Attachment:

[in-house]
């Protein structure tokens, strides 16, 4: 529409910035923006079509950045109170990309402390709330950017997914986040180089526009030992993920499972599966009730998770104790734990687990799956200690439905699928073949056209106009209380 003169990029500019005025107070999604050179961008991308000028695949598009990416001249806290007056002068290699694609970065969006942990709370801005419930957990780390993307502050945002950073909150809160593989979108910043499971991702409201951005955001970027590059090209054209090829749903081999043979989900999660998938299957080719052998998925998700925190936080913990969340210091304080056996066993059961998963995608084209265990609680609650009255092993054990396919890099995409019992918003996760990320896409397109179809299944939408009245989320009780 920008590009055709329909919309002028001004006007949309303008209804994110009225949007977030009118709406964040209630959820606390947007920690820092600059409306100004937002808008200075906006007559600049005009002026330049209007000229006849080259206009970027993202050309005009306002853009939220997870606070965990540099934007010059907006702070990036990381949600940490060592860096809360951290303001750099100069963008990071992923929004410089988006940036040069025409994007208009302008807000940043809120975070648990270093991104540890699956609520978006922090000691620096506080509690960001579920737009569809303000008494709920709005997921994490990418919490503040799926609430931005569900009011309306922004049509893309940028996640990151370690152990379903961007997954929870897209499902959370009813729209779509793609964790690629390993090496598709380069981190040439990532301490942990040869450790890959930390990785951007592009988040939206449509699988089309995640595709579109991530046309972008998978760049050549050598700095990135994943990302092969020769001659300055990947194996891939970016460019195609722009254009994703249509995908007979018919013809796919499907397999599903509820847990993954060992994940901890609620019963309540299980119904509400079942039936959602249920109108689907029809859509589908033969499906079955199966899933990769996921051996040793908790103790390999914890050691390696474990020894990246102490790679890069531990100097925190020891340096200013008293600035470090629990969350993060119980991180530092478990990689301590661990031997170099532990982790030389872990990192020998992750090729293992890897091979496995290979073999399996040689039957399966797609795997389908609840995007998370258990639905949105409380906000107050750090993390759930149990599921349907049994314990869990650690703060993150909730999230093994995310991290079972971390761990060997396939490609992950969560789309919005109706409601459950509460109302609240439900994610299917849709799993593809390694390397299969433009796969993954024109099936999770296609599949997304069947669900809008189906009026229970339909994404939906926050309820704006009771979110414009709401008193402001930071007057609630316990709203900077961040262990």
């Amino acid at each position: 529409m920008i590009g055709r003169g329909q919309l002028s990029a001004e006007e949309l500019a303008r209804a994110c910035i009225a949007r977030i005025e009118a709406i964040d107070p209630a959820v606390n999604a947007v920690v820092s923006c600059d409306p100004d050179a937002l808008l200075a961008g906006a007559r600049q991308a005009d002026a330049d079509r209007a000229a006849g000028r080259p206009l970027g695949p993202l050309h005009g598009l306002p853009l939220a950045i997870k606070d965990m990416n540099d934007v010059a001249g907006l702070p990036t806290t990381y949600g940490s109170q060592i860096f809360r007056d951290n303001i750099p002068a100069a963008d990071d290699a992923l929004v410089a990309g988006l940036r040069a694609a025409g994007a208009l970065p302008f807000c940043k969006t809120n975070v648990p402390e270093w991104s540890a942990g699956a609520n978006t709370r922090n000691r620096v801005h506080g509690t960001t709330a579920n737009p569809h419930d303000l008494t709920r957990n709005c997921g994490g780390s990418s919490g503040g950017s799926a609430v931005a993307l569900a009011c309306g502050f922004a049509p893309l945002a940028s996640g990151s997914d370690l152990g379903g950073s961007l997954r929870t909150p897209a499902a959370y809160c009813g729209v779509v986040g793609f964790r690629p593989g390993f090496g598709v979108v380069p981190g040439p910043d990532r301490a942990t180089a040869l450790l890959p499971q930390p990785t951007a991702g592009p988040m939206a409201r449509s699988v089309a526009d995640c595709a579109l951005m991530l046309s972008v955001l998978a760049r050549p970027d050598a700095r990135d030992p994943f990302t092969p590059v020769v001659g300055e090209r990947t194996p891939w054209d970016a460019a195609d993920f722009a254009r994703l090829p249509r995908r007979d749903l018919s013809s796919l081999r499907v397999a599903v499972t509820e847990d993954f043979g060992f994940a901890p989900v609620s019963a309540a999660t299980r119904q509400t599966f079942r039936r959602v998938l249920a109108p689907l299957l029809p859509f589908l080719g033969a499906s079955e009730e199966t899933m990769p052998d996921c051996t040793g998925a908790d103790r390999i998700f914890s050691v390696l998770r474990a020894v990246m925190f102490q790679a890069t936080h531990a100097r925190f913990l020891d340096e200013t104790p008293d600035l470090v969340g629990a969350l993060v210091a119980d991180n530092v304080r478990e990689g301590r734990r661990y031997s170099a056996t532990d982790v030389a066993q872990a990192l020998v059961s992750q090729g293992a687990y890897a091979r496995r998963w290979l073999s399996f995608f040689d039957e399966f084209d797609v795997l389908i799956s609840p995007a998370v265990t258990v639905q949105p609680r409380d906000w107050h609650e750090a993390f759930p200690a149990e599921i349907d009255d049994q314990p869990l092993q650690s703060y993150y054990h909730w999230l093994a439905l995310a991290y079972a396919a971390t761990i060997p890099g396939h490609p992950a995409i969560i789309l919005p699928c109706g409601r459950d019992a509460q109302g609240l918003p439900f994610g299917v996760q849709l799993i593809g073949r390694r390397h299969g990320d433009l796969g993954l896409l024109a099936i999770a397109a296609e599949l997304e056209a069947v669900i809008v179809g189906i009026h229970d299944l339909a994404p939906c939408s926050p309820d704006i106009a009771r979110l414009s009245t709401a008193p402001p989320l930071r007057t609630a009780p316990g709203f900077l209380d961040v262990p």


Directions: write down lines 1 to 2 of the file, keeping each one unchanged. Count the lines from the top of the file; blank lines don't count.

[in-house]
């Protein structure tokens, strides 16, 4: 529409910035923006079509950045109170990309402390709330950017997914986040180089526009030992993920499972599966009730998770104790734990687990799956200690439905699928073949056209106009209380 003169990029500019005025107070999604050179961008991308000028695949598009990416001249806290007056002068290699694609970065969006942990709370801005419930957990780390993307502050945002950073909150809160593989979108910043499971991702409201951005955001970027590059090209054209090829749903081999043979989900999660998938299957080719052998998925998700925190936080913990969340210091304080056996066993059961998963995608084209265990609680609650009255092993054990396919890099995409019992918003996760990320896409397109179809299944939408009245989320009780 920008590009055709329909919309002028001004006007949309303008209804994110009225949007977030009118709406964040209630959820606390947007920690820092600059409306100004937002808008200075906006007559600049005009002026330049209007000229006849080259206009970027993202050309005009306002853009939220997870606070965990540099934007010059907006702070990036990381949600940490060592860096809360951290303001750099100069963008990071992923929004410089988006940036040069025409994007208009302008807000940043809120975070648990270093991104540890699956609520978006922090000691620096506080509690960001579920737009569809303000008494709920709005997921994490990418919490503040799926609430931005569900009011309306922004049509893309940028996640990151370690152990379903961007997954929870897209499902959370009813729209779509793609964790690629390993090496598709380069981190040439990532301490942990040869450790890959930390990785951007592009988040939206449509699988089309995640595709579109991530046309972008998978760049050549050598700095990135994943990302092969020769001659300055990947194996891939970016460019195609722009254009994703249509995908007979018919013809796919499907397999599903509820847990993954060992994940901890609620019963309540299980119904509400079942039936959602249920109108689907029809859509589908033969499906079955199966899933990769996921051996040793908790103790390999914890050691390696474990020894990246102490790679890069531990100097925190020891340096200013008293600035470090629990969350993060119980991180530092478990990689301590661990031997170099532990982790030389872990990192020998992750090729293992890897091979496995290979073999399996040689039957399966797609795997389908609840995007998370258990639905949105409380906000107050750090993390759930149990599921349907049994314990869990650690703060993150909730999230093994995310991290079972971390761990060997396939490609992950969560789309919005109706409601459950509460109302609240439900994610299917849709799993593809390694390397299969433009796969993954024109099936999770296609599949997304069947669900809008189906009026229970339909994404939906926050309820704006009771979110414009709401008193402001930071007057609630316990709203900077961040262990």